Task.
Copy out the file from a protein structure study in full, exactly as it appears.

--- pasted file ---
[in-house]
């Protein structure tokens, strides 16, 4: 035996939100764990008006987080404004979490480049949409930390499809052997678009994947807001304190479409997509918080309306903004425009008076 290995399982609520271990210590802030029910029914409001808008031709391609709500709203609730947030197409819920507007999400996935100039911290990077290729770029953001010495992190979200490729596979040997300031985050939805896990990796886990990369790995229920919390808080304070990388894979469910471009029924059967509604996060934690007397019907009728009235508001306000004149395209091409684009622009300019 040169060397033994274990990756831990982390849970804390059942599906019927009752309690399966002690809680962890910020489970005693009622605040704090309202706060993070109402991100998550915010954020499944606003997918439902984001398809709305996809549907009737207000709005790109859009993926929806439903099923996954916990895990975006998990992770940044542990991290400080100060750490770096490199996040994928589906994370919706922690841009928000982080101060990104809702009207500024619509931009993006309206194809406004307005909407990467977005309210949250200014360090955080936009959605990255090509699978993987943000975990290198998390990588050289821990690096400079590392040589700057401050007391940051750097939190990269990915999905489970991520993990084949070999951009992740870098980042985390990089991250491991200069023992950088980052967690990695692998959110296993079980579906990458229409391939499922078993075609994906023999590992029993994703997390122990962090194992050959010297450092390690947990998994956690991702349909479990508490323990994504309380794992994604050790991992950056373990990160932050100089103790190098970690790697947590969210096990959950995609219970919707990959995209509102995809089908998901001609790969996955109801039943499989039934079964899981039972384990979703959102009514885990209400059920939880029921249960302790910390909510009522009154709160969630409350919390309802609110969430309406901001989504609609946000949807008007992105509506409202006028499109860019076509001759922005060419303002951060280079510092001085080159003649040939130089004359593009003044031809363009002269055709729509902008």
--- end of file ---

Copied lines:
[in-house]
């Protein structure tokens, strides 16, 4: 035996939100764990008006987080404004979490480049949409930390499809052997678009994947807001304190479409997509918080309306903004425009008076 290995399982609520271990210590802030029910029914409001808008031709391609709500709203609730947030197409819920507007999400996935100039911290990077290729770029953001010495992190979200490729596979040997300031985050939805896990990796886990990369790995229920919390808080304070990388894979469910471009029924059967509604996060934690007397019907009728009235508001306000004149395209091409684009622009300019 040169060397033994274990990756831990982390849970804390059942599906019927009752309690399966002690809680962890910020489970005693009622605040704090309202706060993070109402991100998550915010954020499944606003997918439902984001398809709305996809549907009737207000709005790109859009993926929806439903099923996954916990895990975006998990992770940044542990991290400080100060750490770096490199996040994928589906994370919706922690841009928000982080101060990104809702009207500024619509931009993006309206194809406004307005909407990467977005309210949250200014360090955080936009959605990255090509699978993987943000975990290198998390990588050289821990690096400079590392040589700057401050007391940051750097939190990269990915999905489970991520993990084949070999951009992740870098980042985390990089991250491991200069023992950088980052967690990695692998959110296993079980579906990458229409391939499922078993075609994906023999590992029993994703997390122990962090194992050959010297450092390690947990998994956690991702349909479990508490323990994504309380794992994604050790991992950056373990990160932050100089103790190098970690790697947590969210096990959950995609219970919707990959995209509102995809089908998901001609790969996955109801039943499989039934079964899981039972384990979703959102009514885990209400059920939880029921249960302790910390909510009522009154709160969630409350919390309802609110969430309406901001989504609609946000949807008007992105509506409202006028499109860019076509001759922005060419303002951060280079510092001085080159003649040939130089004359593009003044031809363009002269055709729509902008």